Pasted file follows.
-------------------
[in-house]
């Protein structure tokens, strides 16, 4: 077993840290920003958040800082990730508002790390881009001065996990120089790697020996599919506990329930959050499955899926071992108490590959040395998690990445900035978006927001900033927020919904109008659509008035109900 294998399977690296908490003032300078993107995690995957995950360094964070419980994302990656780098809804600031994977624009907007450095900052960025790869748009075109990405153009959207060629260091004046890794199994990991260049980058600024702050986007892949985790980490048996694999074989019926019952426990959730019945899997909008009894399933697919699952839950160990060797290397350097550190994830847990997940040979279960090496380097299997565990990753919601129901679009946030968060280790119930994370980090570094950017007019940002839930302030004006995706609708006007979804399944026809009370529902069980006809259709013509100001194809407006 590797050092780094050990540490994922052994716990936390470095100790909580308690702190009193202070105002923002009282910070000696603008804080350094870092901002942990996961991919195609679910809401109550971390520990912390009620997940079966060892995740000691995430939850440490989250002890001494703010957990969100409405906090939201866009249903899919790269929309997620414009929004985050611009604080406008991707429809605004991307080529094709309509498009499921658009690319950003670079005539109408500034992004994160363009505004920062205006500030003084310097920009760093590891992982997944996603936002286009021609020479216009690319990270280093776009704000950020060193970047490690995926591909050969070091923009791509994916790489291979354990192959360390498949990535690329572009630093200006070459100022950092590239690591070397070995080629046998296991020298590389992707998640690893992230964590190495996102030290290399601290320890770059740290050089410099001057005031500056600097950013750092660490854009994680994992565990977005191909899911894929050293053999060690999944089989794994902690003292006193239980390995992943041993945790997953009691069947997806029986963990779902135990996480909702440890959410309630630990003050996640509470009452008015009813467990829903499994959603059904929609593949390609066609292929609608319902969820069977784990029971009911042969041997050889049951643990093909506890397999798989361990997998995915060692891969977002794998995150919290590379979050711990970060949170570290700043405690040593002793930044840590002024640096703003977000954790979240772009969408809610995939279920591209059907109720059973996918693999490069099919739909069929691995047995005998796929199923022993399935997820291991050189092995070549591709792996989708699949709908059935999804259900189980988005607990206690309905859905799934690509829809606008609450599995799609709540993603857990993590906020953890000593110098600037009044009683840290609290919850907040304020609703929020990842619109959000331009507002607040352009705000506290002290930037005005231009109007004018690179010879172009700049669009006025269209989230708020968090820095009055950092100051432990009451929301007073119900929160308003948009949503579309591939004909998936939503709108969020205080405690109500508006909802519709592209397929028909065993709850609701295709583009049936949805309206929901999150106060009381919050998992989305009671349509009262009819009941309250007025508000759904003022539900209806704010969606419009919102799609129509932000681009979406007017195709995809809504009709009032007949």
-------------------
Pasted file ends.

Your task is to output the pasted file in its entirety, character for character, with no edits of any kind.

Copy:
[in-house]
């Protein structure tokens, strides 16, 4: 077993840290920003958040800082990730508002790390881009001065996990120089790697020996599919506990329930959050499955899926071992108490590959040395998690990445900035978006927001900033927020919904109008659509008035109900 294998399977690296908490003032300078993107995690995957995950360094964070419980994302990656780098809804600031994977624009907007450095900052960025790869748009075109990405153009959207060629260091004046890794199994990991260049980058600024702050986007892949985790980490048996694999074989019926019952426990959730019945899997909008009894399933697919699952839950160990060797290397350097550190994830847990997940040979279960090496380097299997565990990753919601129901679009946030968060280790119930994370980090570094950017007019940002839930302030004006995706609708006007979804399944026809009370529902069980006809259709013509100001194809407006 590797050092780094050990540490994922052994716990936390470095100790909580308690702190009193202070105002923002009282910070000696603008804080350094870092901002942990996961991919195609679910809401109550971390520990912390009620997940079966060892995740000691995430939850440490989250002890001494703010957990969100409405906090939201866009249903899919790269929309997620414009929004985050611009604080406008991707429809605004991307080529094709309509498009499921658009690319950003670079005539109408500034992004994160363009505004920062205006500030003084310097920009760093590891992982997944996603936002286009021609020479216009690319990270280093776009704000950020060193970047490690995926591909050969070091923009791509994916790489291979354990192959360390498949990535690329572009630093200006070459100022950092590239690591070397070995080629046998296991020298590389992707998640690893992230964590190495996102030290290399601290320890770059740290050089410099001057005031500056600097950013750092660490854009994680994992565990977005191909899911894929050293053999060690999944089989794994902690003292006193239980390995992943041993945790997953009691069947997806029986963990779902135990996480909702440890959410309630630990003050996640509470009452008015009813467990829903499994959603059904929609593949390609066609292929609608319902969820069977784990029971009911042969041997050889049951643990093909506890397999798989361990997998995915060692891969977002794998995150919290590379979050711990970060949170570290700043405690040593002793930044840590002024640096703003977000954790979240772009969408809610995939279920591209059907109720059973996918693999490069099919739909069929691995047995005998796929199923022993399935997820291991050189092995070549591709792996989708699949709908059935999804259900189980988005607990206690309905859905799934690509829809606008609450599995799609709540993603857990993590906020953890000593110098600037009044009683840290609290919850907040304020609703929020990842619109959000331009507002607040352009705000506290002290930037005005231009109007004018690179010879172009700049669009006025269209989230708020968090820095009055950092100051432990009451929301007073119900929160308003948009949503579309591939004909998936939503709108969020205080405690109500508006909802519709592209397929028909065993709850609701295709583009049936949805309206929901999150106060009381919050998992989305009671349509009262009819009941309250007025508000759904003022539900209806704010969606419009919102799609129509932000681009979406007017195709995809809504009709009032007949």